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The Cyclopedia of New Zealand [Taranaki, Hawke's Bay & Wellington Provincial Districts]

Wellington Provincial District

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Wellington Provincial District.

The provincial district of Wellington is bounded towards the north by the Auckland district; towards the east by the Hawke's Bay district, to the sea; thence by the sea to the Patea river on the West Coast; and thence bounded towards the west by the Taranaki district. The area contained within these limits is about 6,810,958 acres. It lies between the parallels of 39 degrees and 41 degrees 30 minutes south latitude; its greatest length north and south is about 180 miles, and its mean width east and west about sixty miles. The province is divided into two well-defined parts by a mountain range, which forms part of the backbone of the North Island. At its northern end this range—there known by the name of Ruahine, and averaging a height of about 4,000 feet — divides Wellington from Hawke's Bay; but after passing the point where it is intersected by the Manawatu river, the range takes the name of Tararua for many miles, until, at forty miles from the termination on the shores of Cook Strait, it divides into two main ranges, known respectively under the general names of Rimutaka and Tararua, both ranges averaging from 2,500 feet to 3,500 feet in height, the highest point being 5,154 feet. Parallel to the main range, and divided from it by the Wairarapa plain and the undulating country to the north, is a series of ranges at a few miles inland
Muir and MacKinlay, Photo.Lambton Quay, from corner of Grey Street, Wellington.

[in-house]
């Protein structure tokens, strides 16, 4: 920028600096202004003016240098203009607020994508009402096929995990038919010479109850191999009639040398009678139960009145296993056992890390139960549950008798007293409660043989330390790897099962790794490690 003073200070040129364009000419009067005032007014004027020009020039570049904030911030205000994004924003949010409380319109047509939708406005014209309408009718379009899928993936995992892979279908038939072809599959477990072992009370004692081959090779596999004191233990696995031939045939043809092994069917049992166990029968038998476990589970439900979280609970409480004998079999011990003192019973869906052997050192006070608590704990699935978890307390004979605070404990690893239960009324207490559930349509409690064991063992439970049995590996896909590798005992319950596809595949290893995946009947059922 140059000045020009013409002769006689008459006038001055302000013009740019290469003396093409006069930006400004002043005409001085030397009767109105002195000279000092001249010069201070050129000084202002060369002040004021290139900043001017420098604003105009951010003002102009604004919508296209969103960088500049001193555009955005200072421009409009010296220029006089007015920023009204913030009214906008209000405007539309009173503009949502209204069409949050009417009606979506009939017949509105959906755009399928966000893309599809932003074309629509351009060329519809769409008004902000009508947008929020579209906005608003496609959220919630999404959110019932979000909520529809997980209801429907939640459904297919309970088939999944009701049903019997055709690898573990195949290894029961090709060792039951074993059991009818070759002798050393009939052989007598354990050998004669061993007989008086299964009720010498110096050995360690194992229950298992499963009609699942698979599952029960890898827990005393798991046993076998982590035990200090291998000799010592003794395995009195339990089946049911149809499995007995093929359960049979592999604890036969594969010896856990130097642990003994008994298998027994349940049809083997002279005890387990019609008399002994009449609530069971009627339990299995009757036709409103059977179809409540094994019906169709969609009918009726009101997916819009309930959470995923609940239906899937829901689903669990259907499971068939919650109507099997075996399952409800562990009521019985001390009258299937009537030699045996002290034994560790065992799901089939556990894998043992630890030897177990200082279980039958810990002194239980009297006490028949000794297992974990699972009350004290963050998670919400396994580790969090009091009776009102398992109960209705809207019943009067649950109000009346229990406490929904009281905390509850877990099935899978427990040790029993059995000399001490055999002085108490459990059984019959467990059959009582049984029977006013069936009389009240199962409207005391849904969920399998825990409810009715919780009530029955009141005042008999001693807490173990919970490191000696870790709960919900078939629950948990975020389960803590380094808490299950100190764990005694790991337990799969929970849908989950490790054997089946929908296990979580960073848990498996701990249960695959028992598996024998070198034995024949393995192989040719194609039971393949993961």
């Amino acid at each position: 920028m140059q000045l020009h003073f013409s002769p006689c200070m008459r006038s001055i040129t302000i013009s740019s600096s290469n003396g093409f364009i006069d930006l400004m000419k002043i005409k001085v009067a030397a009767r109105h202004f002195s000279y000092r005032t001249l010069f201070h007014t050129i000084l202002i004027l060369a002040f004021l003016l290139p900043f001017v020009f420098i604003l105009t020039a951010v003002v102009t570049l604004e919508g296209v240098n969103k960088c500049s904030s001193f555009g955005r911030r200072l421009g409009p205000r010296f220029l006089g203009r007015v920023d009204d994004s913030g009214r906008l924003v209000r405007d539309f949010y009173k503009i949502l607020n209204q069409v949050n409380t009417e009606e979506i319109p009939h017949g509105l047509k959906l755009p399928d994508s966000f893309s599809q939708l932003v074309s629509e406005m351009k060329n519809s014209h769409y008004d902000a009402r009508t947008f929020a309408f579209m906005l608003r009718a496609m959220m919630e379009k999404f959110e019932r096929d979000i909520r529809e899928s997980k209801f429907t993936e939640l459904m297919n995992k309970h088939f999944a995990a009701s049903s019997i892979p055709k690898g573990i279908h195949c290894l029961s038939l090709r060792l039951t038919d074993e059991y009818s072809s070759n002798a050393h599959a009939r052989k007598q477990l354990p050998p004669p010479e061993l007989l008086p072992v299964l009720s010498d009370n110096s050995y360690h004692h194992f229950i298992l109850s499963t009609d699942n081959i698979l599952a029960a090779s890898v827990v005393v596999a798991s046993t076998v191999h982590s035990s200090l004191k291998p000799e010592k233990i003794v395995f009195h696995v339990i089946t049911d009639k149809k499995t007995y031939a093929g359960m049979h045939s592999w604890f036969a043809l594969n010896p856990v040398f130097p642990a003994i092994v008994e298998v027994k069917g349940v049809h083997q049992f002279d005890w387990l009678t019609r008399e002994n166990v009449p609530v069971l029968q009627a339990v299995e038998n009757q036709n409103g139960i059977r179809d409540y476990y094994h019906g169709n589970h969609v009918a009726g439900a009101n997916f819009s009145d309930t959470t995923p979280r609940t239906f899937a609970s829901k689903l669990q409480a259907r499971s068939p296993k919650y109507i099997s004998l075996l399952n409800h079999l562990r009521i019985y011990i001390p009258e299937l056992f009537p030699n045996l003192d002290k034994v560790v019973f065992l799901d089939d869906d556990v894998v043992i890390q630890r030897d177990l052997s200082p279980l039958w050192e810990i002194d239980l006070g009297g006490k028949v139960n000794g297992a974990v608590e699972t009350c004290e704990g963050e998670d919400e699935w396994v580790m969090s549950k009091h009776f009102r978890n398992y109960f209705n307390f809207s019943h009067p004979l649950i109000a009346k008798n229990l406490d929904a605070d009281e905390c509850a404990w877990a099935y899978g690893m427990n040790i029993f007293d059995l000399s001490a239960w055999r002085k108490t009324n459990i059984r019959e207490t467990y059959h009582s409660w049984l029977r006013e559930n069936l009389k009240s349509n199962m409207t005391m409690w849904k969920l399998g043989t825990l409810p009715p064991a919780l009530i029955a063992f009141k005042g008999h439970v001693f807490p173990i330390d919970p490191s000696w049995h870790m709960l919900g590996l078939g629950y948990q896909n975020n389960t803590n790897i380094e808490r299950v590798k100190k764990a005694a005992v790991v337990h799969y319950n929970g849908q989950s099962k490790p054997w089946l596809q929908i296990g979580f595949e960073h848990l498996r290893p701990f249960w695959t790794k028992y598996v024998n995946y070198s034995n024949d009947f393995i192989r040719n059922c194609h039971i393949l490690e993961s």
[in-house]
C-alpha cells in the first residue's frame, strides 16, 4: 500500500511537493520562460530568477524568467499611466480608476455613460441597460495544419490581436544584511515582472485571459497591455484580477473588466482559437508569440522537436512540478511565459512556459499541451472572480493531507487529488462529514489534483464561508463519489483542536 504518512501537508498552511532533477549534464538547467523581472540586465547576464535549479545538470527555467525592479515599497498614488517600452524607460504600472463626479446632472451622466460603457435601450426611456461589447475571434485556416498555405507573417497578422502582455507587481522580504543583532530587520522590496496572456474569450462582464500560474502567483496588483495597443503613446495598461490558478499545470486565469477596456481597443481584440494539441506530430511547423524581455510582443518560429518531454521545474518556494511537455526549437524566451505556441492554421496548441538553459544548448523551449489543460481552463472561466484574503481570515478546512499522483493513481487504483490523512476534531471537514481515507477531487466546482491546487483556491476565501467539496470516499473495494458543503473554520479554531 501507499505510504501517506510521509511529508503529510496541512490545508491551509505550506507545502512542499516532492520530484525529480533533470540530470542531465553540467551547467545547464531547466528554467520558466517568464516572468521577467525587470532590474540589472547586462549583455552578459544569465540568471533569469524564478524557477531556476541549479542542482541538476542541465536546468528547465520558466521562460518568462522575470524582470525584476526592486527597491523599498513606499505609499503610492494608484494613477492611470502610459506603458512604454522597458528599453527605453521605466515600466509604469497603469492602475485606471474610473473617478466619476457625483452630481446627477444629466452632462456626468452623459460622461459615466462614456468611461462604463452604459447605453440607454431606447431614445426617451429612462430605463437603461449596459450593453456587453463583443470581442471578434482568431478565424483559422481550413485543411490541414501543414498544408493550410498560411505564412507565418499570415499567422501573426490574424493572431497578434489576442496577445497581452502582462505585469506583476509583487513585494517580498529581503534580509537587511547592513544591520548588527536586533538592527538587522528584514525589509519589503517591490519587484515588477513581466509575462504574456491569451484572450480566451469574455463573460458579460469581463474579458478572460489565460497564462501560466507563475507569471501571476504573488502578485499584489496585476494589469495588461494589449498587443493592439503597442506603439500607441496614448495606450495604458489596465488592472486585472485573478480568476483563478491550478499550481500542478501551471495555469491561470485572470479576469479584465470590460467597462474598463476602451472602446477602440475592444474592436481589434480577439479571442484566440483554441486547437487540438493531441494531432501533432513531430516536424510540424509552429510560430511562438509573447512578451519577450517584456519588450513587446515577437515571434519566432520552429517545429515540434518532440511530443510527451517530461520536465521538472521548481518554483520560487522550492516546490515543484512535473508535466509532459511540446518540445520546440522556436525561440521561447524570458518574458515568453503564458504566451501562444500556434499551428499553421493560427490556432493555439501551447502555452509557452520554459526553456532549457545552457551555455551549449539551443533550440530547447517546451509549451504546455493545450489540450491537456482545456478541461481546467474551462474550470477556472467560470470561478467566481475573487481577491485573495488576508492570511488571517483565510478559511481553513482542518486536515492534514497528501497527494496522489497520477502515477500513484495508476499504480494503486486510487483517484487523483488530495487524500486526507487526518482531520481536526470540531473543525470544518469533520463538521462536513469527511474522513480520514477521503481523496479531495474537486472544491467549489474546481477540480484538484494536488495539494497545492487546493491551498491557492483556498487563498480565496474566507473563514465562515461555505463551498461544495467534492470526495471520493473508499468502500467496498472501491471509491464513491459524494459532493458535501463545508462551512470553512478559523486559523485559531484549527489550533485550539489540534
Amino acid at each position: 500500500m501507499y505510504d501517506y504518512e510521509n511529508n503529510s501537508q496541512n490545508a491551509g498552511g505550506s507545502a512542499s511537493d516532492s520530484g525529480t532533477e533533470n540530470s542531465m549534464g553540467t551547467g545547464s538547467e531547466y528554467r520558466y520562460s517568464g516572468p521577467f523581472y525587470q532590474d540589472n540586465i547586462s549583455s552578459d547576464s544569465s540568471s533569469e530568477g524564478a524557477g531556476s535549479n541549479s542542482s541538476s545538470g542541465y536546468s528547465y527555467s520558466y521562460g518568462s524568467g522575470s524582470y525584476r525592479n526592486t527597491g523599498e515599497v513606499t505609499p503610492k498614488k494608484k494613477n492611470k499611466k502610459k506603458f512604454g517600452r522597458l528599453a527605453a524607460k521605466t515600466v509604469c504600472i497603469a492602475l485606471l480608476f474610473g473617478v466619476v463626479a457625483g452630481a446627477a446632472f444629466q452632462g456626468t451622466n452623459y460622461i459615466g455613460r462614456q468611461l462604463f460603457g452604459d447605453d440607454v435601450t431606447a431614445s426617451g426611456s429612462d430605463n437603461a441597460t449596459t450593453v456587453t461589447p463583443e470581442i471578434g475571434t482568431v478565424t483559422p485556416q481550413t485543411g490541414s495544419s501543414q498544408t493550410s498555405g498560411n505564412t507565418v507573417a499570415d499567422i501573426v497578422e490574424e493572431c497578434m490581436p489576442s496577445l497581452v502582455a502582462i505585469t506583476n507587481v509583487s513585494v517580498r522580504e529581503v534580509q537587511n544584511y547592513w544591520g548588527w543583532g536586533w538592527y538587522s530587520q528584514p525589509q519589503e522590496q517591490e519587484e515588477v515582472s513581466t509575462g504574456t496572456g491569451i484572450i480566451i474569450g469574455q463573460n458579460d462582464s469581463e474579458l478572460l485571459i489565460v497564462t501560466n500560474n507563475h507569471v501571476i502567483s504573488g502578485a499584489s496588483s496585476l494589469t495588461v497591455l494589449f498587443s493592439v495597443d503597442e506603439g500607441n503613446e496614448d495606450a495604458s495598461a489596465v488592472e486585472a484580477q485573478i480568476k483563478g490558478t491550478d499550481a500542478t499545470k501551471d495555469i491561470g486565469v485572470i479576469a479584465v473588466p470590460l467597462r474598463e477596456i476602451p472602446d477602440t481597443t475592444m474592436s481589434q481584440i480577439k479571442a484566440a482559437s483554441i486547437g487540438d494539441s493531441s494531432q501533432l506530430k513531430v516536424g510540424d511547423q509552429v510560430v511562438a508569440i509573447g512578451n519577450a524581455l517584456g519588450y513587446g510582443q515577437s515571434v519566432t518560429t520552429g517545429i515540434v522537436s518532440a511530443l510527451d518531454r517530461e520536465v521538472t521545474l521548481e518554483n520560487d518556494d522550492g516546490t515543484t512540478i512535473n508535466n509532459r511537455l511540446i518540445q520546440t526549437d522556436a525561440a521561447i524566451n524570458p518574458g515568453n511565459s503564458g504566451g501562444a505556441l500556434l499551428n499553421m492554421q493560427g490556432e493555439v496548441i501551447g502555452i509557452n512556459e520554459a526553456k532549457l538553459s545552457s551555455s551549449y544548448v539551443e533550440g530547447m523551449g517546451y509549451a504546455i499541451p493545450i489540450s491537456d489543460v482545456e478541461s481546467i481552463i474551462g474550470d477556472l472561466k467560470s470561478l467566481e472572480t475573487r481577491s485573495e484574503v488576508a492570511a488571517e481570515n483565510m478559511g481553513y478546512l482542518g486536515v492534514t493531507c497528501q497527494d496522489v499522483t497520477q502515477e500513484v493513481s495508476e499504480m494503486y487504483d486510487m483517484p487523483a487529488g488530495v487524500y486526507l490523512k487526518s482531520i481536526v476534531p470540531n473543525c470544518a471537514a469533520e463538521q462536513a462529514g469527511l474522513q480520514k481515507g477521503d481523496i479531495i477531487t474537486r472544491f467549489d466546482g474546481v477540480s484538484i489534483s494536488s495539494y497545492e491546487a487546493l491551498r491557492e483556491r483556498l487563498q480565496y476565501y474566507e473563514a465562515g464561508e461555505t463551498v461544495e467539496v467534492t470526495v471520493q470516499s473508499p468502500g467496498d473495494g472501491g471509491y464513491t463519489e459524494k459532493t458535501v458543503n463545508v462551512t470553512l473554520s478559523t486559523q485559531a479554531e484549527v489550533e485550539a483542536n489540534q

Muir and MacKinlay, Photo.
Lambton Quay, from corner of Grey Street, Wellington.

page 582 from the East Coast, known as the Puketoi, Taipo, Maungaraki, and Haurangi ranges. Lying on the northern border of the district are the Kaimanawa ranges, for the most part open and grass-covered, rising to a mean height of about 4,500 feet. Westward from these, and divided from them by a deep, broad valley, in which flow the Waikato and Wangaehu rivers, is the volcanic chain of mountains containing Ruapehu, 9,008 feet, and Ngauruhoe, an active volcano, 7,515 feet high. The long sweeping curve of Cook Strait, forming the south-western limit of the district, is bordered, from the Patea river to within thirty miles of Wellington, by a comparatively level and undulating country, now nearly all under cultivation, having an average width of about fifteen miles. This is one of the finest parts of the Dominion, and is celebrated for its stock-raising capabilities. It was originally in a great measure open, though the southern part, where the plain is narrowed in between the sea and the Tararua range, has a good deal of forest on it, now fast disappearing under the axe of the settler.

Inland of this coastal plain, at varying distances from the sea, the country gradually rises to a mean height of about 1,500 feet to 1,800 feet, and becomes a good deal broken in character. It was originally forest-ciad almost throughout. It is much cut up by rivers and streams flowing from the interior to the sea, of which the principal, commencing from the north, are the Waitotara, the Wanganui, the Wangaehu, the Rangitikei, the Oroua, the Pohangina, and the Manawatu, the last of which, after leaving the gorge in the Ruahine ranges, runs through level land to its mouth in Cook Strait. This broken country is everywhere composed of papa, or marly formation, which takes grass excellently, and promises to be a large sheep-carrying district.